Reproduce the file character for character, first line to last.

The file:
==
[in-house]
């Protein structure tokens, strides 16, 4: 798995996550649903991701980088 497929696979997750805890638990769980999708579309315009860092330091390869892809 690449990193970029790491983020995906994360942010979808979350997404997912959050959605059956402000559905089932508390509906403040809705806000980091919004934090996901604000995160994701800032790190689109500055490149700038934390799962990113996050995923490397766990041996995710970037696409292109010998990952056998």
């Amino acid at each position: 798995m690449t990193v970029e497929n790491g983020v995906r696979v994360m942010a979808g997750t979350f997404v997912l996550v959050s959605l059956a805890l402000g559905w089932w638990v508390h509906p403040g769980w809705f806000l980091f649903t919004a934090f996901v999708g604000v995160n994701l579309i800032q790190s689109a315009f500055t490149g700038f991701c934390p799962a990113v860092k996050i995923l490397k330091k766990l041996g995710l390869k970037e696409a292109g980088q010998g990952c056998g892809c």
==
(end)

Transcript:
[in-house]
């Protein structure tokens, strides 16, 4: 798995996550649903991701980088 497929696979997750805890638990769980999708579309315009860092330091390869892809 690449990193970029790491983020995906994360942010979808979350997404997912959050959605059956402000559905089932508390509906403040809705806000980091919004934090996901604000995160994701800032790190689109500055490149700038934390799962990113996050995923490397766990041996995710970037696409292109010998990952056998």
């Amino acid at each position: 798995m690449t990193v970029e497929n790491g983020v995906r696979v994360m942010a979808g997750t979350f997404v997912l996550v959050s959605l059956a805890l402000g559905w089932w638990v508390h509906p403040g769980w809705f806000l980091f649903t919004a934090f996901v999708g604000v995160n994701l579309i800032q790190s689109a315009f500055t490149g700038f991701c934390p799962a990113v860092k996050i995923l490397k330091k766990l041996g995710l390869k970037e696409a292109g980088q010998g990952c056998g892809c």